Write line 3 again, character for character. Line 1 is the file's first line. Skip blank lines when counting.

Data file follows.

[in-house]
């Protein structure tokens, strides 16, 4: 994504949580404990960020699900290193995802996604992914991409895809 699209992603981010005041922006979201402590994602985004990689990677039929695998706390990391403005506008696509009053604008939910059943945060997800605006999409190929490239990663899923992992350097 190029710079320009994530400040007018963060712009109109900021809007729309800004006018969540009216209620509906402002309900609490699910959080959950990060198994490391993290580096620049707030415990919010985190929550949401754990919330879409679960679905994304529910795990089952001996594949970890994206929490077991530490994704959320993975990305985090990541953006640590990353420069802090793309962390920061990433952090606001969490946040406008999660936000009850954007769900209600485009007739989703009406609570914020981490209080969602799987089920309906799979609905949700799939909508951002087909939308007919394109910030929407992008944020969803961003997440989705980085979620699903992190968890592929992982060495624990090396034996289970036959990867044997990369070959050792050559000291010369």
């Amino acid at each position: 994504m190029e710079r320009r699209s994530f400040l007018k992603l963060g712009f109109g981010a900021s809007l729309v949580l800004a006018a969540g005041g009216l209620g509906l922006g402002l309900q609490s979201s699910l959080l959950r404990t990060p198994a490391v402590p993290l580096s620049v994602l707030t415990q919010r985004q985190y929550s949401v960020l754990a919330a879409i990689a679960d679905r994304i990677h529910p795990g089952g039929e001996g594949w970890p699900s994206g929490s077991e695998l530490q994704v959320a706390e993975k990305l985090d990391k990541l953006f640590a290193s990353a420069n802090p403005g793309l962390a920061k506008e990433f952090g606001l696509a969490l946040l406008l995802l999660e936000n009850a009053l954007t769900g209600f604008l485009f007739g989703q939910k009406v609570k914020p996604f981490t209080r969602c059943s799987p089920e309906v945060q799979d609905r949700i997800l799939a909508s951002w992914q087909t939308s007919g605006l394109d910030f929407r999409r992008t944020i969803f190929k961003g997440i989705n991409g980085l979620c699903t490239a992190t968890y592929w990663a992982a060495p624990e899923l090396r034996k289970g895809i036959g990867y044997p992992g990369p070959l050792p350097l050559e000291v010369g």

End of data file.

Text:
């Amino acid at each position: 994504m190029e710079r320009r699209s994530f400040l007018k992603l963060g712009f109109g981010a900021s809007l729309v949580l800004a006018a969540g005041g009216l209620g509906l922006g402002l309900q609490s979201s699910l959080l959950r404990t990060p198994a490391v402590p993290l580096s620049v994602l707030t415990q919010r985004q985190y929550s949401v960020l754990a919330a879409i990689a679960d679905r994304i990677h529910p795990g089952g039929e001996g594949w970890p699900s994206g929490s077991e695998l530490q994704v959320a706390e993975k990305l985090d990391k990541l953006f640590a290193s990353a420069n802090p403005g793309l962390a920061k506008e990433f952090g606001l696509a969490l946040l406008l995802l999660e936000n009850a009053l954007t769900g209600f604008l485009f007739g989703q939910k009406v609570k914020p996604f981490t209080r969602c059943s799987p089920e309906v945060q799979d609905r949700i997800l799939a909508s951002w992914q087909t939308s007919g605006l394109d910030f929407r999409r992008t944020i969803f190929k961003g997440i989705n991409g980085l979620c699903t490239a992190t968890y592929w990663a992982a060495p624990e899923l090396r034996k289970g895809i036959g990867y044997p992992g990369p070959l050792p350097l050559e000291v010369g």